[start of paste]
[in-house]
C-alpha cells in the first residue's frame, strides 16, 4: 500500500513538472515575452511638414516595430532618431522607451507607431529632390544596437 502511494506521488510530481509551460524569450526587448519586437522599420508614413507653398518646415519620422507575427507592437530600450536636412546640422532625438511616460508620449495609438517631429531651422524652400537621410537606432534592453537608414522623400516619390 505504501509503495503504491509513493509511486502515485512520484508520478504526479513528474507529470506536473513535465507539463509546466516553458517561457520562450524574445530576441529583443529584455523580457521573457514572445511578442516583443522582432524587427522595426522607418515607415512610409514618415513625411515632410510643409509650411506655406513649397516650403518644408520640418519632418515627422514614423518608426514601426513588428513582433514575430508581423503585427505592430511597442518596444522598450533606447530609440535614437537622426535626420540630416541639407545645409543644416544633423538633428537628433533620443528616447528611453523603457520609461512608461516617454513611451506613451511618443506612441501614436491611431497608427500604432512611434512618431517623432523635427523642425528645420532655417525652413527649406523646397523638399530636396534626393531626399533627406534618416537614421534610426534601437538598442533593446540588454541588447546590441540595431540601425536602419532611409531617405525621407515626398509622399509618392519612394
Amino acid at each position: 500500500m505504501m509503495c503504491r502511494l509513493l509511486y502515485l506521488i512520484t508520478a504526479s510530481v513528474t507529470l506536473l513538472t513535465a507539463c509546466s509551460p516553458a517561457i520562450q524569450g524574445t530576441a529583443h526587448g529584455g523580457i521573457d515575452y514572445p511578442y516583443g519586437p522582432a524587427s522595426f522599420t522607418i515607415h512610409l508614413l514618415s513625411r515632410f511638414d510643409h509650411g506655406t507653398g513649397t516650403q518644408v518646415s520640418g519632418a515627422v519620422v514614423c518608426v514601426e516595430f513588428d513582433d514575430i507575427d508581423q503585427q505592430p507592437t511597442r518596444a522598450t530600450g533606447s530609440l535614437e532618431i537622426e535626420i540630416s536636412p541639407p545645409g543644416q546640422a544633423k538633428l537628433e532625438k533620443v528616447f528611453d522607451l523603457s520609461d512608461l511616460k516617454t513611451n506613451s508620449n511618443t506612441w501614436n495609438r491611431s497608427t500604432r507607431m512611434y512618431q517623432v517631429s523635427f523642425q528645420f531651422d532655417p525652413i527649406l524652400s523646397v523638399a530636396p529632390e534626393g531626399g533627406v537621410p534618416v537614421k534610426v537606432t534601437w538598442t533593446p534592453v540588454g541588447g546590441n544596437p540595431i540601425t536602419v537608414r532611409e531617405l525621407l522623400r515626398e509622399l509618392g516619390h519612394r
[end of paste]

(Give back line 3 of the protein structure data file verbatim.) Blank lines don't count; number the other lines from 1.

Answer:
Amino acid at each position: 500500500m505504501m509503495c503504491r502511494l509513493l509511486y502515485l506521488i512520484t508520478a504526479s510530481v513528474t507529470l506536473l513538472t513535465a507539463c509546466s509551460p516553458a517561457i520562450q524569450g524574445t530576441a529583443h526587448g529584455g523580457i521573457d515575452y514572445p511578442y516583443g519586437p522582432a524587427s522595426f522599420t522607418i515607415h512610409l508614413l514618415s513625411r515632410f511638414d510643409h509650411g506655406t507653398g513649397t516650403q518644408v518646415s520640418g519632418a515627422v519620422v514614423c518608426v514601426e516595430f513588428d513582433d514575430i507575427d508581423q503585427q505592430p507592437t511597442r518596444a522598450t530600450g533606447s530609440l535614437e532618431i537622426e535626420i540630416s536636412p541639407p545645409g543644416q546640422a544633423k538633428l537628433e532625438k533620443v528616447f528611453d522607451l523603457s520609461d512608461l511616460k516617454t513611451n506613451s508620449n511618443t506612441w501614436n495609438r491611431s497608427t500604432r507607431m512611434y512618431q517623432v517631429s523635427f523642425q528645420f531651422d532655417p525652413i527649406l524652400s523646397v523638399a530636396p529632390e534626393g531626399g533627406v537621410p534618416v537614421k534610426v537606432t534601437w538598442t533593446p534592453v540588454g541588447g546590441n544596437p540595431i540601425t536602419v537608414r532611409e531617405l525621407l522623400r515626398e509622399l509618392g516619390h519612394r